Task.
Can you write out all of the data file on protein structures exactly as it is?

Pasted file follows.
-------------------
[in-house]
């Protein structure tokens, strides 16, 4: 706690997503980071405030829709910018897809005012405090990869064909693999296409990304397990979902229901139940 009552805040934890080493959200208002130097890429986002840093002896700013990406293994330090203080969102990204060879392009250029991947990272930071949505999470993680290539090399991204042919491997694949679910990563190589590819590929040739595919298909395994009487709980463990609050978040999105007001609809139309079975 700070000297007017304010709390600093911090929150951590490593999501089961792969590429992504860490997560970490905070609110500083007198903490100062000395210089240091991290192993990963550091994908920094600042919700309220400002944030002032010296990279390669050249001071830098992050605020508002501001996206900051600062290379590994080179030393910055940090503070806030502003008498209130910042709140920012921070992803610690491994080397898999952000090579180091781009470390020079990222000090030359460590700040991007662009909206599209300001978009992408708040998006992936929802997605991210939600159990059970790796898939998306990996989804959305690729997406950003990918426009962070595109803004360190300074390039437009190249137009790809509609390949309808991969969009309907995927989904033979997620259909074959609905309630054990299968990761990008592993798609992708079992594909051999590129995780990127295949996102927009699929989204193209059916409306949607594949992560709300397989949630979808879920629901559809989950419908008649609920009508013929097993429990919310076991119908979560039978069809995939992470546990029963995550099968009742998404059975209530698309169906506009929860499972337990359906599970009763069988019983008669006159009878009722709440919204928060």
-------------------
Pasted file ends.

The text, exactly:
[in-house]
């Protein structure tokens, strides 16, 4: 706690997503980071405030829709910018897809005012405090990869064909693999296409990304397990979902229901139940 009552805040934890080493959200208002130097890429986002840093002896700013990406293994330090203080969102990204060879392009250029991947990272930071949505999470993680290539090399991204042919491997694949679910990563190589590819590929040739595919298909395994009487709980463990609050978040999105007001609809139309079975 700070000297007017304010709390600093911090929150951590490593999501089961792969590429992504860490997560970490905070609110500083007198903490100062000395210089240091991290192993990963550091994908920094600042919700309220400002944030002032010296990279390669050249001071830098992050605020508002501001996206900051600062290379590994080179030393910055940090503070806030502003008498209130910042709140920012921070992803610690491994080397898999952000090579180091781009470390020079990222000090030359460590700040991007662009909206599209300001978009992408708040998006992936929802997605991210939600159990059970790796898939998306990996989804959305690729997406950003990918426009962070595109803004360190300074390039437009190249137009790809509609390949309808991969969009309907995927989904033979997620259909074959609905309630054990299968990761990008592993798609992708079992594909051999590129995780990127295949996102927009699929989204193209059916409306949607594949992560709300397989949630979808879920629901559809989950419908008649609920009508013929097993429990919310076991119908979560039978069809995939992470546990029963995550099968009742998404059975209530698309169906506009929860499972337990359906599970009763069988019983008669006159009878009722709440919204928060």